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Materiality Concept in Accounting Explained
Definition, Meaning, and Application

Business Encyclopedia, ISBN 978-1-929500-10-9. Revised 2014-09-18.

The materiality concept is the universally accepted accounting principle that all material matters are to be disclosed.

Financial statement items are considered material (large enough to matter) if they could influence the economic decisions of users. The materiality concept is the universally accepted accounting principle that all material matters are to be disclosed.

The materiality concept is the principle in accounting that trivial matters are to be disregarded, and all important matters are to be disclosed. Items that are large enough to matter are material items. Materiality refers especially to:

•  The level of detail appropriate for different financial reports.

•  The importance of errors such as:

–  Reporting expenses, revenues, liabilities, equities, or assets in inappropriate accounts, or reporting them for incorrect reporting periods.

–  Omitting or failing to report important financial data.

The materiality concept is an established, recognized accounting convention. Another such convention is the historical cost convention, by which transactions are recorded at the price prevailing when the transaction is made, and assets are valued at original cost. Comparing the two conventions, however, historical costs are usually ascertained and agreed rather objectively, with little uncertainty, whereas applying the materiality concept may call for more subjective judgment. Moreover, the subjective judgments of senior management, accountants, auditors, boards of directors, stockholders, and potential business partners, can differ, especially when competing interests are involved.

Why is the concept important and necessary in financial accounting? Note that some of the reasons explained below also show that materiality is necessary and inevitable in business case analysis, as well. 

What is material? What is not material?

The materiality concept addresses omissions and misstatements in accounting reports and in business case analysis. The central question is: Do they matter?

Some omissions are inevitable and desirable in both cases.

  • An income statement, for instance, is meant to help stockholders, management, and boards of directors make judgments about investing, managing, and evaluating management performance. A statement with too much detail could obscure the "larger picture," could be difficult to prepare, and difficult to read and use. An income statement with too much detail could also risk revealing sensitive information that should remain confidential.
  • Similarly, a business case analysis is a tool for decision support and planning. Non material details are can be simply distracting and pointless.

On the other hand, omission or misstatement of material items would work against the purpose in either case. 

In the United States, the predominant approach to deciding what is material and what is not, is the view written in the GAAP (Generally Accepted Accounting principles) that items are material if they could individually or collectively influence the economic decisions of users, taken on the basis of financial statements.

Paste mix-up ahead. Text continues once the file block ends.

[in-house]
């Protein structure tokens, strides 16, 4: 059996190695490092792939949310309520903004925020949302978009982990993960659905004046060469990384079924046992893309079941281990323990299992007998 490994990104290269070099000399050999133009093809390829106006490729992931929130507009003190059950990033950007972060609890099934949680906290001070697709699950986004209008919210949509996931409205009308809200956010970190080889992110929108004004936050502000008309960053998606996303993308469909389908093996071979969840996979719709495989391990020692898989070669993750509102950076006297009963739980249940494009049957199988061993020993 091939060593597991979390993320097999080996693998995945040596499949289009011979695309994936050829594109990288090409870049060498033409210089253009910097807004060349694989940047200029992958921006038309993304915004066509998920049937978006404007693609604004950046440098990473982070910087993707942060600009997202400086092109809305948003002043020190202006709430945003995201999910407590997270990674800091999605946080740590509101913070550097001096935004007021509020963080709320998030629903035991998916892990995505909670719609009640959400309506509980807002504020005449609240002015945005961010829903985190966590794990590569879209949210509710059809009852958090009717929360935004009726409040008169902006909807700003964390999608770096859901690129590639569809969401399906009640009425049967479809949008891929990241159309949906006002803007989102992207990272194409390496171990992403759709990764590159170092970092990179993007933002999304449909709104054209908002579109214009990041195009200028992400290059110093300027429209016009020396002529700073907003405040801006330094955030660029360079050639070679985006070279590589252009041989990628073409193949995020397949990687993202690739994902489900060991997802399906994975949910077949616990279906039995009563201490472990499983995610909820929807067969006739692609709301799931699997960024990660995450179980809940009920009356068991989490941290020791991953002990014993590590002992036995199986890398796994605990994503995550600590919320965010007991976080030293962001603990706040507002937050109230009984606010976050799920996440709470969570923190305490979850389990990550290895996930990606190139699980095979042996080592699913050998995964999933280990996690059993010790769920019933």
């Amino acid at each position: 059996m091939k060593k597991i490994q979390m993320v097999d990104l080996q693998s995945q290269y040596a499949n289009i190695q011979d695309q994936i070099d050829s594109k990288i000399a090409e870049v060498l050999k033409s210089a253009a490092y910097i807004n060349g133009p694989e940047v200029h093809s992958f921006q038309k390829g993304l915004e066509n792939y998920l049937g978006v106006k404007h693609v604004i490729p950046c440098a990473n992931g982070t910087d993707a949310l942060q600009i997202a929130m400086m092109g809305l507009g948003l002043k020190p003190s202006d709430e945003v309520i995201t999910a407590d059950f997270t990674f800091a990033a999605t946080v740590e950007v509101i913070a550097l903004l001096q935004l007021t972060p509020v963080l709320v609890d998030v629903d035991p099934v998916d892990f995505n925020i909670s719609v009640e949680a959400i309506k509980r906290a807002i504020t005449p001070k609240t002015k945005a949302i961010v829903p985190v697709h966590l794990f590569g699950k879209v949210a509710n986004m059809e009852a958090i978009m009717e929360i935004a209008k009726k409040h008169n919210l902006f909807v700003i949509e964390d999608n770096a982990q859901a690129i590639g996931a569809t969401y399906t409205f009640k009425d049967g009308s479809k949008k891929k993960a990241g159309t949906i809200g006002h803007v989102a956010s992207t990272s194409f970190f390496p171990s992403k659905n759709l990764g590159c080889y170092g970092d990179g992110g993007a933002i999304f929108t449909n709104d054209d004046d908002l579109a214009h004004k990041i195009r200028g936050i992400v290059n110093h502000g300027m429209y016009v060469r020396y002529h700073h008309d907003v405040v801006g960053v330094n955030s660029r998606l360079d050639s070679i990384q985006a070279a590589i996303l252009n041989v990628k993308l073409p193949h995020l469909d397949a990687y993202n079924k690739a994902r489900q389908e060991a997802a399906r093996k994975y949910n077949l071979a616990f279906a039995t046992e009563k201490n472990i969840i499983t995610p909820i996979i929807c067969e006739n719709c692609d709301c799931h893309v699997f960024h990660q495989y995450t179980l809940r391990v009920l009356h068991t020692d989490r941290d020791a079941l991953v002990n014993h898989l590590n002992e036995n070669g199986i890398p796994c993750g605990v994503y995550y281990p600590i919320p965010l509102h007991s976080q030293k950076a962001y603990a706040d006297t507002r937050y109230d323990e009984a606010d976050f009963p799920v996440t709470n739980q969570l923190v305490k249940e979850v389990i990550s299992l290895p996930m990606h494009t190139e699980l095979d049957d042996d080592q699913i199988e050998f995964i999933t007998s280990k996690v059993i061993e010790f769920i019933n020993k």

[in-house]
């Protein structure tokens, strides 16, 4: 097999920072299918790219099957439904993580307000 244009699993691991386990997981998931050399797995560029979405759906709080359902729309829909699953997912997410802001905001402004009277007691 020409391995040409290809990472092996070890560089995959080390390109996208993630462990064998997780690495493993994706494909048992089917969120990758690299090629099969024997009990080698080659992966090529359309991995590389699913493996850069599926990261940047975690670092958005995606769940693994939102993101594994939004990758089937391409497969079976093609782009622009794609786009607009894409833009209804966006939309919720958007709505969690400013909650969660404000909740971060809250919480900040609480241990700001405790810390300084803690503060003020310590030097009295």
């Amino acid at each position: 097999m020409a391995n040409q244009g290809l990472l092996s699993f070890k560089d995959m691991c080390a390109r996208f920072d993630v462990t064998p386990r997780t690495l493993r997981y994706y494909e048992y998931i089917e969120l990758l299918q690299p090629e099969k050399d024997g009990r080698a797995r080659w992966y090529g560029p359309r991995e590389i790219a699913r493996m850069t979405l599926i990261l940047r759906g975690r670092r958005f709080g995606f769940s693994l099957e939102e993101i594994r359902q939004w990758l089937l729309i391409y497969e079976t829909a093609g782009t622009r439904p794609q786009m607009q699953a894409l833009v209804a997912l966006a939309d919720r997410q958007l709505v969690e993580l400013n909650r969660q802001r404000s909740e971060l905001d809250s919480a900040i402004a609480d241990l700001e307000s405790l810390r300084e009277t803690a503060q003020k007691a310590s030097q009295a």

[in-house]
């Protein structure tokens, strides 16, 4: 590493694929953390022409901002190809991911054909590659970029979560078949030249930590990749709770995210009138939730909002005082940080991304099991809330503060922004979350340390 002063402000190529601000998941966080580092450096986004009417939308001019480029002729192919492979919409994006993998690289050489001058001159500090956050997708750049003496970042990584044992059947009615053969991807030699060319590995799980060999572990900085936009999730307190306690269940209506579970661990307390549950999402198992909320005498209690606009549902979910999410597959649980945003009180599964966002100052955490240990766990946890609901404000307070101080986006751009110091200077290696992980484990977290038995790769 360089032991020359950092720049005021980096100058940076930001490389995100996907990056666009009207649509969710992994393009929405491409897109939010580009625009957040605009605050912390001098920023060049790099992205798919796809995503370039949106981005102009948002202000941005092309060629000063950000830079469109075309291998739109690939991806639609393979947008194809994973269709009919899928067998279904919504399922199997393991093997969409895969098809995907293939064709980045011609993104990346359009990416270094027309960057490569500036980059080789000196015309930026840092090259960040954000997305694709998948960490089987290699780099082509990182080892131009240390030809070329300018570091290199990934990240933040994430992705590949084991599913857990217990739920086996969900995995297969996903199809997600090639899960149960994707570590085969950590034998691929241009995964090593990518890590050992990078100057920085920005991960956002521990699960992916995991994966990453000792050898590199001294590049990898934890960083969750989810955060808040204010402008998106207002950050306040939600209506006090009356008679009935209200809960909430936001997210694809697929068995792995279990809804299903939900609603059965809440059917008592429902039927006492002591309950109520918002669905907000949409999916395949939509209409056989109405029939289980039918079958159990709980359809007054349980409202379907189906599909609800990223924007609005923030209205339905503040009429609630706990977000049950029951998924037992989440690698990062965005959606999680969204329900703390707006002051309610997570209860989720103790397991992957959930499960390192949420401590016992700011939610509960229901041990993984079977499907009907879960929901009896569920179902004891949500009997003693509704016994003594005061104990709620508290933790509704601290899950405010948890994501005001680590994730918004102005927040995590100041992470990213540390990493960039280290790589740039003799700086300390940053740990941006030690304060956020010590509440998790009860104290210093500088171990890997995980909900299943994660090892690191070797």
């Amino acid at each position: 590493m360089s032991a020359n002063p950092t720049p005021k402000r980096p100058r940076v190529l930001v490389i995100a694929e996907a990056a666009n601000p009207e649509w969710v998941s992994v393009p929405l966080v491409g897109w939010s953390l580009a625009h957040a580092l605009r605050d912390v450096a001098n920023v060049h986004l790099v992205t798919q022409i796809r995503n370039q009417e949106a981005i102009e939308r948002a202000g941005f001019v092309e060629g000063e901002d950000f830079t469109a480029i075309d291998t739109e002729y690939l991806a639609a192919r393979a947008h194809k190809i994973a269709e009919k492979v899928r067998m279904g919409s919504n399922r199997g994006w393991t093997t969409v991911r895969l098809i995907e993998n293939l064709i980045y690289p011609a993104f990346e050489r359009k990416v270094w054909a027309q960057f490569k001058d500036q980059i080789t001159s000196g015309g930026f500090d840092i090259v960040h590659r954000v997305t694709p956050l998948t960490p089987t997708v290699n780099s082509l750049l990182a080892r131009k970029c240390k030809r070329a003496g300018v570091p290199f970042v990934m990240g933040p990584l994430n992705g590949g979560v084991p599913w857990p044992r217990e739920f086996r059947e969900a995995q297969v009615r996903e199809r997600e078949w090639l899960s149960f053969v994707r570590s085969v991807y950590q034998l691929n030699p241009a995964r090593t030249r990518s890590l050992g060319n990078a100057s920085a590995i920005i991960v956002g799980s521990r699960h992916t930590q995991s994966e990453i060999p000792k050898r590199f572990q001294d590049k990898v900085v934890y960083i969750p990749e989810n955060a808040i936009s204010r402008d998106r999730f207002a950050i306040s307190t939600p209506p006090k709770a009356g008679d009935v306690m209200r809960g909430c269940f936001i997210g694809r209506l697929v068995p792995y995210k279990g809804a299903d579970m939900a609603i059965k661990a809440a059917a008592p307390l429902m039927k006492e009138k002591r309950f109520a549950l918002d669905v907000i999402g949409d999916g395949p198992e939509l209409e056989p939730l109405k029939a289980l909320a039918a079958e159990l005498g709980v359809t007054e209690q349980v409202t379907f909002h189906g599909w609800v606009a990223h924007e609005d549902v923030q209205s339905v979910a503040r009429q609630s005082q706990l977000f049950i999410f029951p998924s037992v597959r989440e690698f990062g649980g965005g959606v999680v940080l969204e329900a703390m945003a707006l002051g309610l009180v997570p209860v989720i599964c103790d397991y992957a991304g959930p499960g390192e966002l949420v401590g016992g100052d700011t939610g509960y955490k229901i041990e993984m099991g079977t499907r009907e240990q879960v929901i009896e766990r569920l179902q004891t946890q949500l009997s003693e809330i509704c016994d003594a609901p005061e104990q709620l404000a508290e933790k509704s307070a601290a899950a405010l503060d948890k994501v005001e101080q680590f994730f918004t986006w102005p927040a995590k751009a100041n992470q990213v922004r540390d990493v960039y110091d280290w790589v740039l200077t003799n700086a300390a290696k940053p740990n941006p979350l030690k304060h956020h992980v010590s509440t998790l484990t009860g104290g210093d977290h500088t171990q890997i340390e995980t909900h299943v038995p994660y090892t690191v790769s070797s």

This definition is consistent with a more formal statement from the board responsible for GAAP, the United States Financial Accounting Standards Board (FASB). Here, materiality refers to ... "the magnitude of an omission or misstatement of accounting information that, in the light of surrounding circumstances, makes it probable that the judgment of a reasonable person relying on the information would have been changed or influenced by the omission or misstatement.1

Judging the judgment:
What constitutes abuse of the materiality concept?

Abuses of the concept are more likely to have serious legal consequences in accounting, than in business case analysis.

For accountants, GAAP and FASB have resisted putting precise quantitative value on the size of misstatement or omission that qualifies as an error in materiality. Nevertheless, in reaching judgment on specific cases, auditors and courts have utilized several "rules of thumb."

  • On an income statement, an omission or error greater than 5% of Profit (before tax), or greater than 0.5% of sales revenues is more likely to be considered "large enough to matter."
  • On a balance sheet, a questionable entry more than 0.3 to 0.5% of total assets or more than 1% of total equity, is more likely to be viewed suspiciously.

The final judgment on a suspected materiality abuse, however, will also consider factors besides the magnitude of the error. Auditors and courts will also consider 

  1. Motivation and intent behind the error 
    If the intent is to keep stock prices artificially high, inflate reported earnings, or inappropriately influence merger / acquisition decisions, for instance, an abuse judgment is more likely.
  2. The likely effect on user perceptions and judgment.
    An accounting statement error with large "Indirect manufacturing labor expenses and overhead expenses" misclassified as "Direct manufacturing labor" might not be seen as materiality abuse, since both kinds of expense contribute to cost of goods sold and the gross profit / gross margin result is the same regardless of which category has the labor in question.

    A statement with the same large expenses misclassified below the gross profit line under Operating Expenses instead of above the gross profit line, would more likely be seen as fraudulent because the misstatement does inappropriately improve gross profits.

1. Financial Accounting Standards Board, Statement of Financial Accounting
    Concepts No. 2, Qualitative Characteristics of Accounting Information.

By Marty Schmidt. Copyright © 2004-


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